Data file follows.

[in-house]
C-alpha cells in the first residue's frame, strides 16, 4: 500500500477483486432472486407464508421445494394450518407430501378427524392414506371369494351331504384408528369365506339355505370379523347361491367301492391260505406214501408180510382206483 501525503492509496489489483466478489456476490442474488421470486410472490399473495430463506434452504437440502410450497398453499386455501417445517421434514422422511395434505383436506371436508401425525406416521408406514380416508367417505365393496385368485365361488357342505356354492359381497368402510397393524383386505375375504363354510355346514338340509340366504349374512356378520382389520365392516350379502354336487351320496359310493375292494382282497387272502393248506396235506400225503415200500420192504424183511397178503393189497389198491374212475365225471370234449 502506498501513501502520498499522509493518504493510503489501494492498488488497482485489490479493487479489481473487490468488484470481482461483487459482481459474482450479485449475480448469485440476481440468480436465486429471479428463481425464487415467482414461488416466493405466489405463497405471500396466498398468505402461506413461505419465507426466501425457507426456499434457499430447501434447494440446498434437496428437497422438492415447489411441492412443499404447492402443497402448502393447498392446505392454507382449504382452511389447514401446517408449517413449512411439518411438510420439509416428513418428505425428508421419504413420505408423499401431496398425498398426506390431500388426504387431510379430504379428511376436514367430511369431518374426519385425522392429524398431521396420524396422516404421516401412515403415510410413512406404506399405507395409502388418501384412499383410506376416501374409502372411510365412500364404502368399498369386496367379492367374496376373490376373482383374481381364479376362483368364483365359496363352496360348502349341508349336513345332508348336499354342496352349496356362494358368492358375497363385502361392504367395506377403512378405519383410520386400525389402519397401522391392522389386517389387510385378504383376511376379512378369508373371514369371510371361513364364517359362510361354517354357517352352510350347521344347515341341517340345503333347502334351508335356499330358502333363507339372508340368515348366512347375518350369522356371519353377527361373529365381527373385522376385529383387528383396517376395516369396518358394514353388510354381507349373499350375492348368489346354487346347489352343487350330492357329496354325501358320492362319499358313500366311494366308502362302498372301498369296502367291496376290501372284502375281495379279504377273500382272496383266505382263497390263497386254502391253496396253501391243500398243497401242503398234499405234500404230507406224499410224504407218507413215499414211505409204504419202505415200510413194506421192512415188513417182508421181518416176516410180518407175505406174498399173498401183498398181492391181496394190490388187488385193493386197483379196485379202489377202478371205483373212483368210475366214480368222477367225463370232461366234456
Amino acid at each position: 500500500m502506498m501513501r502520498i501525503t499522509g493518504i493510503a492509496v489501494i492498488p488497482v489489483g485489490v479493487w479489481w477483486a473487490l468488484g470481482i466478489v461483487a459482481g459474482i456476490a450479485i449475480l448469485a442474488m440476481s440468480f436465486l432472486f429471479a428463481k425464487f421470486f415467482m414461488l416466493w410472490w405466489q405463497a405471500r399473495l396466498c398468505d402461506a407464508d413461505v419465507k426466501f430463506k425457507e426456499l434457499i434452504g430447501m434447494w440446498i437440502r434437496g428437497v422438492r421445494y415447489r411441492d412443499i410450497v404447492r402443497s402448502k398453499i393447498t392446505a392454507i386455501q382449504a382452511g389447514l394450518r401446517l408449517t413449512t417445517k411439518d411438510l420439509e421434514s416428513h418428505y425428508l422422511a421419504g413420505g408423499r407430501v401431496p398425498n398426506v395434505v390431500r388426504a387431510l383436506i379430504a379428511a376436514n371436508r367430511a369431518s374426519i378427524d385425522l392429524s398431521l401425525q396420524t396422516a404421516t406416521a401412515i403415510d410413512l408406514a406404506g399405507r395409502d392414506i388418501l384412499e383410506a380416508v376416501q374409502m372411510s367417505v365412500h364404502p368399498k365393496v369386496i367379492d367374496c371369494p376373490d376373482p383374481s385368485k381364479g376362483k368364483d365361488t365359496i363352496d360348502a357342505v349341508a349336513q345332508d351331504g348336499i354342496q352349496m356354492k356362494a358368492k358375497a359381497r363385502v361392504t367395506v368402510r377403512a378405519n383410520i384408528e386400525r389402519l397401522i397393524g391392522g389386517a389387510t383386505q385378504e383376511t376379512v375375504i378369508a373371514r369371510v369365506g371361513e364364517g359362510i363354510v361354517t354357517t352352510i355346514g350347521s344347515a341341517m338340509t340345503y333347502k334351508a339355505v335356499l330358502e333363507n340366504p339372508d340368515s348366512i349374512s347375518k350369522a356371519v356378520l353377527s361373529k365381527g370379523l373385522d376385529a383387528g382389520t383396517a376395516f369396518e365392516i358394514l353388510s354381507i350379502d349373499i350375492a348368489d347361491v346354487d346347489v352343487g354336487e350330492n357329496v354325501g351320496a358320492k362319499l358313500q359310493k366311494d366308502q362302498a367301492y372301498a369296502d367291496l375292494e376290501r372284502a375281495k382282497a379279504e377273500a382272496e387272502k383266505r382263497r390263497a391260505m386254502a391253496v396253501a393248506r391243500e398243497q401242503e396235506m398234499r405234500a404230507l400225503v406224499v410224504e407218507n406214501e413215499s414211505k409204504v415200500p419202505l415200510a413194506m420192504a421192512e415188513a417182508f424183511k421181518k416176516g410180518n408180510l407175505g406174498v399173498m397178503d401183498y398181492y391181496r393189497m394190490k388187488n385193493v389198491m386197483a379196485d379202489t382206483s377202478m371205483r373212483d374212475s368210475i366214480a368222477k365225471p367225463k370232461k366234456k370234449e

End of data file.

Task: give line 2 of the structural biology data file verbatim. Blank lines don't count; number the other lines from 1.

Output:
C-alpha cells in the first residue's frame, strides 16, 4: 500500500477483486432472486407464508421445494394450518407430501378427524392414506371369494351331504384408528369365506339355505370379523347361491367301492391260505406214501408180510382206483 501525503492509496489489483466478489456476490442474488421470486410472490399473495430463506434452504437440502410450497398453499386455501417445517421434514422422511395434505383436506371436508401425525406416521408406514380416508367417505365393496385368485365361488357342505356354492359381497368402510397393524383386505375375504363354510355346514338340509340366504349374512356378520382389520365392516350379502354336487351320496359310493375292494382282497387272502393248506396235506400225503415200500420192504424183511397178503393189497389198491374212475365225471370234449 502506498501513501502520498499522509493518504493510503489501494492498488488497482485489490479493487479489481473487490468488484470481482461483487459482481459474482450479485449475480448469485440476481440468480436465486429471479428463481425464487415467482414461488416466493405466489405463497405471500396466498398468505402461506413461505419465507426466501425457507426456499434457499430447501434447494440446498434437496428437497422438492415447489411441492412443499404447492402443497402448502393447498392446505392454507382449504382452511389447514401446517408449517413449512411439518411438510420439509416428513418428505425428508421419504413420505408423499401431496398425498398426506390431500388426504387431510379430504379428511376436514367430511369431518374426519385425522392429524398431521396420524396422516404421516401412515403415510410413512406404506399405507395409502388418501384412499383410506376416501374409502372411510365412500364404502368399498369386496367379492367374496376373490376373482383374481381364479376362483368364483365359496363352496360348502349341508349336513345332508348336499354342496352349496356362494358368492358375497363385502361392504367395506377403512378405519383410520386400525389402519397401522391392522389386517389387510385378504383376511376379512378369508373371514369371510371361513364364517359362510361354517354357517352352510350347521344347515341341517340345503333347502334351508335356499330358502333363507339372508340368515348366512347375518350369522356371519353377527361373529365381527373385522376385529383387528383396517376395516369396518358394514353388510354381507349373499350375492348368489346354487346347489352343487350330492357329496354325501358320492362319499358313500366311494366308502362302498372301498369296502367291496376290501372284502375281495379279504377273500382272496383266505382263497390263497386254502391253496396253501391243500398243497401242503398234499405234500404230507406224499410224504407218507413215499414211505409204504419202505415200510413194506421192512415188513417182508421181518416176516410180518407175505406174498399173498401183498398181492391181496394190490388187488385193493386197483379196485379202489377202478371205483373212483368210475366214480368222477367225463370232461366234456